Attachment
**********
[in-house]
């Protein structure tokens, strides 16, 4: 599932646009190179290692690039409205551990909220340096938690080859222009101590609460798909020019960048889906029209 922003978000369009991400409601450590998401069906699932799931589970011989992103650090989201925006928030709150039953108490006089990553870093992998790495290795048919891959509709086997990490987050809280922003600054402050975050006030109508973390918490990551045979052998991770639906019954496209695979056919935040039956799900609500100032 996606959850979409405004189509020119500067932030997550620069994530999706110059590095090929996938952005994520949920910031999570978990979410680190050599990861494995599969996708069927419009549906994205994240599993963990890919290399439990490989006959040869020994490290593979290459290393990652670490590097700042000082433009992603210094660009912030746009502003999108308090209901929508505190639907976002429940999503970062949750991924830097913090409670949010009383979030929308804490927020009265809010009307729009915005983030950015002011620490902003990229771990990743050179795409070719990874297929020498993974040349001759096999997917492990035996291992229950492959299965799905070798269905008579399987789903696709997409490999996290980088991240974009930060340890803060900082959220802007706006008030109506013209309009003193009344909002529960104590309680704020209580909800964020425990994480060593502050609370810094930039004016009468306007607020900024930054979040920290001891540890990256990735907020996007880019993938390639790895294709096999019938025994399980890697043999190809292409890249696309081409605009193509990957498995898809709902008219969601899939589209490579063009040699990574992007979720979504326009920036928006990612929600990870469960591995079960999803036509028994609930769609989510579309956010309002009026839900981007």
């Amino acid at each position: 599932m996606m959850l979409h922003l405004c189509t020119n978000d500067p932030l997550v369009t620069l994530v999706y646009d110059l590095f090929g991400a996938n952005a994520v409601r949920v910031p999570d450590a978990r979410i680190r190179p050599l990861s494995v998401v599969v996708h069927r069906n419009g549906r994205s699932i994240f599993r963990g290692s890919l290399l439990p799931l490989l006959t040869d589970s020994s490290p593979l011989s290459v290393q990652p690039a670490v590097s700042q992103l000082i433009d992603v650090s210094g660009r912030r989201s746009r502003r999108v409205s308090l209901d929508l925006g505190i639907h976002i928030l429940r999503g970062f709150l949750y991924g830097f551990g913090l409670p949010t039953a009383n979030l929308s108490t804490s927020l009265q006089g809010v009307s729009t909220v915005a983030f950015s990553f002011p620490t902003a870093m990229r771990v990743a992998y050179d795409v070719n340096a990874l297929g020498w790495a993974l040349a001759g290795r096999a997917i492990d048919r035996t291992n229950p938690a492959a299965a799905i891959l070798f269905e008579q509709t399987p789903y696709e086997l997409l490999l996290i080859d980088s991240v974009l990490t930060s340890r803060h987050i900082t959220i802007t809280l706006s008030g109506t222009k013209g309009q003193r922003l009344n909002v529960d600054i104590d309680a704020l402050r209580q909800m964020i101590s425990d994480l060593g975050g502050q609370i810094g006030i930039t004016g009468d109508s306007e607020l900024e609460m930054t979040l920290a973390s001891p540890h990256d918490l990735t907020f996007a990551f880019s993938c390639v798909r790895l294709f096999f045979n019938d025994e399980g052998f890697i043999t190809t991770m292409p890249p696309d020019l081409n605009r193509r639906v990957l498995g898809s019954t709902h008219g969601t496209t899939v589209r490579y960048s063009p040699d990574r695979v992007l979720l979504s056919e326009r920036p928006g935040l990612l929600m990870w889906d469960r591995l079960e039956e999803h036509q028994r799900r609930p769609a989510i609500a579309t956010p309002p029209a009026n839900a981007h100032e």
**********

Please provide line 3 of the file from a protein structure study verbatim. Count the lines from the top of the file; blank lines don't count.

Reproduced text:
């Amino acid at each position: 599932m996606m959850l979409h922003l405004c189509t020119n978000d500067p932030l997550v369009t620069l994530v999706y646009d110059l590095f090929g991400a996938n952005a994520v409601r949920v910031p999570d450590a978990r979410i680190r190179p050599l990861s494995v998401v599969v996708h069927r069906n419009g549906r994205s699932i994240f599993r963990g290692s890919l290399l439990p799931l490989l006959t040869d589970s020994s490290p593979l011989s290459v290393q990652p690039a670490v590097s700042q992103l000082i433009d992603v650090s210094g660009r912030r989201s746009r502003r999108v409205s308090l209901d929508l925006g505190i639907h976002i928030l429940r999503g970062f709150l949750y991924g830097f551990g913090l409670p949010t039953a009383n979030l929308s108490t804490s927020l009265q006089g809010v009307s729009t909220v915005a983030f950015s990553f002011p620490t902003a870093m990229r771990v990743a992998y050179d795409v070719n340096a990874l297929g020498w790495a993974l040349a001759g290795r096999a997917i492990d048919r035996t291992n229950p938690a492959a299965a799905i891959l070798f269905e008579q509709t399987p789903y696709e086997l997409l490999l996290i080859d980088s991240v974009l990490t930060s340890r803060h987050i900082t959220i802007t809280l706006s008030g109506t222009k013209g309009q003193r922003l009344n909002v529960d600054i104590d309680a704020l402050r209580q909800m964020i101590s425990d994480l060593g975050g502050q609370i810094g006030i930039t004016g009468d109508s306007e607020l900024e609460m930054t979040l920290a973390s001891p540890h990256d918490l990735t907020f996007a990551f880019s993938c390639v798909r790895l294709f096999f045979n019938d025994e399980g052998f890697i043999t190809t991770m292409p890249p696309d020019l081409n605009r193509r639906v990957l498995g898809s019954t709902h008219g969601t496209t899939v589209r490579y960048s063009p040699d990574r695979v992007l979720l979504s056919e326009r920036p928006g935040l990612l929600m990870w889906d469960r591995l079960e039956e999803h036509q028994r799900r609930p769609a989510i609500a579309t956010p309002p029209a009026n839900a981007h100032e």